Instead of a Show

One more thought on our previous subject.

When Abraham is told of Sodom and Gomorrah’s impending destruction, he asks God if He will kill the righteous along with the wicked.

Then Abraham drew near and said, “Will you indeed sweep away the righteous with the wicked? Suppose there are fifty righteous within the city. Will you then sweep away the place and not spare it for the fifty righteous who are in it? Far be it from you to do such a thing, to put the righteous to death with the wicked, so that the righteous fare as the wicked! Far be that from you! Shall not the Judge of all the earth do what is just? (emphasis mine)

Gen 18:23-25

Abraham is appalled that God would even consider destroying the righteous with the wicked and proceeds to bargain with Him. He starts with fifty, which by any reasonable guess is less than 1% of the population. In other words, Abraham is willing to let the 99% wicked go free in order to save the 1% righteous. As it turns out, God agrees with him.

But that, of course, is just where Abraham begins. He whittles down the number until he gets to five, at which point he quits. Using the same (very low) population guess as above, that means he’s asked God to let the 99.9% wicked go free in order to save the .1% righteous. And God agrees.

The conclusion that both Abraham and God reach is that justice should always be biased towards the righteous. Way biased. And that is the way most working justice systems are built.1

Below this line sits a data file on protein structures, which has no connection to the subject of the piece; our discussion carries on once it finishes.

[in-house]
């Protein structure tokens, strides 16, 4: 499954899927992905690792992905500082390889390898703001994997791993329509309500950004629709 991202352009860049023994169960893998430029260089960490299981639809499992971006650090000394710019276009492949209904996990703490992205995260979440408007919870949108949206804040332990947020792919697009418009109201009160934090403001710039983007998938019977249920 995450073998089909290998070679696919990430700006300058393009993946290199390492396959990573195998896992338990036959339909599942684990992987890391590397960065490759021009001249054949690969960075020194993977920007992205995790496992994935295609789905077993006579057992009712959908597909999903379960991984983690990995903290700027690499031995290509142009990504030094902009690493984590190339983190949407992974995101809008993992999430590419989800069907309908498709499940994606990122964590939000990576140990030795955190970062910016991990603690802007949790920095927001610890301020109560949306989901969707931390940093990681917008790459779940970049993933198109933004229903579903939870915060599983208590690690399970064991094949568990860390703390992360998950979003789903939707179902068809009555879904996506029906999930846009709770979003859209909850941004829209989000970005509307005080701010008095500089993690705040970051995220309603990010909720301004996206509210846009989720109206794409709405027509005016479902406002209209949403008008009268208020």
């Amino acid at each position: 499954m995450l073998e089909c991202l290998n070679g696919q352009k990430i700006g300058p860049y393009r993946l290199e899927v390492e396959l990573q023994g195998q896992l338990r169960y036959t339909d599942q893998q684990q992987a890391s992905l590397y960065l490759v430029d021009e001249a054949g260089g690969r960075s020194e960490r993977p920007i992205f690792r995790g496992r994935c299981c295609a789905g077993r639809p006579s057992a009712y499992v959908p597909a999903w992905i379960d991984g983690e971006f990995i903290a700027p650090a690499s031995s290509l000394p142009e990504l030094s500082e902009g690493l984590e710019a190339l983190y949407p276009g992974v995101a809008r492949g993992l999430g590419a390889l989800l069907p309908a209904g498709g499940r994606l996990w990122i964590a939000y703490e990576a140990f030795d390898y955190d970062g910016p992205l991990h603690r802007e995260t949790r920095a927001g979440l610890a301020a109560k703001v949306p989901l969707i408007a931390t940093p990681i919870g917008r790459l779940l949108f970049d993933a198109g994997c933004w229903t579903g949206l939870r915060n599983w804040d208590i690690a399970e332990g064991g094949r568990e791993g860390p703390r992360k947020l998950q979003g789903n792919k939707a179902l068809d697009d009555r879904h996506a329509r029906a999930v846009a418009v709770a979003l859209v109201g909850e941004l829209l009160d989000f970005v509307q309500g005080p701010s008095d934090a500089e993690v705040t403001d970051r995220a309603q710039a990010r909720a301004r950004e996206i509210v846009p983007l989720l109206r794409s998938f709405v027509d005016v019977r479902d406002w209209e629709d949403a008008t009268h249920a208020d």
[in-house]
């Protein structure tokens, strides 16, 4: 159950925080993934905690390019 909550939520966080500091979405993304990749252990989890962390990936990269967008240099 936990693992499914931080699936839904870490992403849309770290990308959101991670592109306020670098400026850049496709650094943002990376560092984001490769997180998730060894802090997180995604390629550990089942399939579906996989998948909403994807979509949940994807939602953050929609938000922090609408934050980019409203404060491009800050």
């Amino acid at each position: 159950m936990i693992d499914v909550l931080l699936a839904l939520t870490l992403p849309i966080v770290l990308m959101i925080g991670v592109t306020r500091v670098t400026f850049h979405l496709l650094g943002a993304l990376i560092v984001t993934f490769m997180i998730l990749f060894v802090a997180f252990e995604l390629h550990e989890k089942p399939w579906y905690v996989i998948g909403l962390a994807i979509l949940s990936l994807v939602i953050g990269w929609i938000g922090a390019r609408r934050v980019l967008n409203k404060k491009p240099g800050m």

In the current2 rhetoric about refugees, the call is to do the exact opposite. Those who profess the view that refugees (either Syrian or all) should be shut off are saying that they would rather that 99.99999% be harmed on the slight chance that .00001% are guilty. Again, I’m not surprised when the world at large goes off the deep end, it seems to be what we do every three or four days.

But for Christians to fall into that same thinking is deeply concerning to me. We have to think differently. We have to act differently. We should be arguing with Abraham, not against him.

I’ll leave you with these words from Jon Foreman.

You’ve turned your back on the homeless
And the ones who don’t fit in your plan
Quit playing religion games
There’s blood on your hands

Instead let there be a flood of justice
An endless procession of righteous living, living
Instead let there be a flood of justice
Instead of a show

  1. This concept has been quoted down the years by various people involved in the law, most famously by William Blackstone and Benjamin Franklin. See this Wikipedia article.
  2. And past–we had much of this same conversation after 9/11.

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